ACCT 410 Project
Project ID: 21
Dr. xxxx xxx
November 29, 2012
Does Professor Quality Matter? Evidence from Random Assignment of Students to Professors.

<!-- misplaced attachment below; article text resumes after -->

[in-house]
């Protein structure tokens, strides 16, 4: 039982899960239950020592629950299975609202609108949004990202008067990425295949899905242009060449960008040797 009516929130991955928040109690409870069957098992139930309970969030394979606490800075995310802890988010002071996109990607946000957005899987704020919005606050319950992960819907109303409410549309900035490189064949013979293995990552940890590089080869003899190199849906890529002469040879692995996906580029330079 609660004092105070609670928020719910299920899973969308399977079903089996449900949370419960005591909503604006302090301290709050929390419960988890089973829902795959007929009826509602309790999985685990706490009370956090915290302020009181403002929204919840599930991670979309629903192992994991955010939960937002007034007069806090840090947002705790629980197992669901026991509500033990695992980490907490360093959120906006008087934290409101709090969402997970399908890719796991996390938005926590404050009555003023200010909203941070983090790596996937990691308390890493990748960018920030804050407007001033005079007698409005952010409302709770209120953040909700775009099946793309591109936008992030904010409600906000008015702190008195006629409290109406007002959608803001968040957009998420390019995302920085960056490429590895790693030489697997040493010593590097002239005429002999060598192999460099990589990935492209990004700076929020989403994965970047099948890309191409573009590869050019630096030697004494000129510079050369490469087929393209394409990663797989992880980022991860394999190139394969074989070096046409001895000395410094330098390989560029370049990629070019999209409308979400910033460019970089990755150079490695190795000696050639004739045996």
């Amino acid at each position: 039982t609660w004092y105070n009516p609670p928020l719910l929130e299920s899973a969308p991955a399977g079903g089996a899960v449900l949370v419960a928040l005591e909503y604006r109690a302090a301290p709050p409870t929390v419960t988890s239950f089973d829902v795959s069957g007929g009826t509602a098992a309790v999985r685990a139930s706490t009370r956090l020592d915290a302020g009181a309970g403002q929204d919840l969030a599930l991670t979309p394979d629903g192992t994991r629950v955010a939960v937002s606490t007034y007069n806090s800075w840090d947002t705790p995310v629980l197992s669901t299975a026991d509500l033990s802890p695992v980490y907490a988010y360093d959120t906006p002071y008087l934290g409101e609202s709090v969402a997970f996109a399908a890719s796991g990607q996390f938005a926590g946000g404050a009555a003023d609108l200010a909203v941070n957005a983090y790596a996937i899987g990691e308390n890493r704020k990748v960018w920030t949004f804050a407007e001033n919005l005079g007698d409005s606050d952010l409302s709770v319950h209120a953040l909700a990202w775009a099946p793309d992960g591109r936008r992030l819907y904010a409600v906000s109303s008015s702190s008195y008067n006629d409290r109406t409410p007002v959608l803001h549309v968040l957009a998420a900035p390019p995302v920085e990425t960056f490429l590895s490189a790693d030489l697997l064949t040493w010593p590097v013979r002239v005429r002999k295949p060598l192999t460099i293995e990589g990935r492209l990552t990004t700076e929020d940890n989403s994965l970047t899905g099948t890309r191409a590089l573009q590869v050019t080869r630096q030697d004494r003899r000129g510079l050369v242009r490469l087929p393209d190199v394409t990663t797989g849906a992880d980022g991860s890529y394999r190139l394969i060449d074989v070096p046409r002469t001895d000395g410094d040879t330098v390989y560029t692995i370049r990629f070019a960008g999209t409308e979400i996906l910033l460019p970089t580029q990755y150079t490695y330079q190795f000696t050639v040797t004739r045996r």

It is a common perception that better education outcomes are achieved through higher-quality teachers. Teacher evaluation measures in education are different at secondary and post secondary levels. Authors argue that these measures can be influenced impacting actual student learning. At secondary and elementary level, teachers usually teach with the focus on ‘test’ and in postsecondary level, professors can reduce academic curriculum to enhance student evaluation or in some circumstances can even directly inflate the grades. The moot question then remains how the teacher evaluation measures can impact the desired outcomes of students learning. Various studies have been conducted time to time to find the relationship between student achievements at the secondary and elementary levels vis. a vis. teacher contribution and the evidences available in this respect are somewhat mixed in nature. The clarity is much lesser when the question comes of measuring student outcomes at the postsecondary level with respect to the quality of instruction provided by the teachers. The reason is that standardized tests are not used at the postsecondary level and moreover, students select their own professors and their own course work so they are not assessed at the common platform to judge the real outcome. Thus, measuring teacher quality has been an issue at the postsecondary level. To address the issue, researchers resort to a unique panel data set from the United States Air Force Academy (USAFA). The relevant data are gathered through the random assignment of students to professors across a wide variety of standardized courses. Researchers select USAFA for their evaluation study because it is a fully accredited undergraduate institute and...
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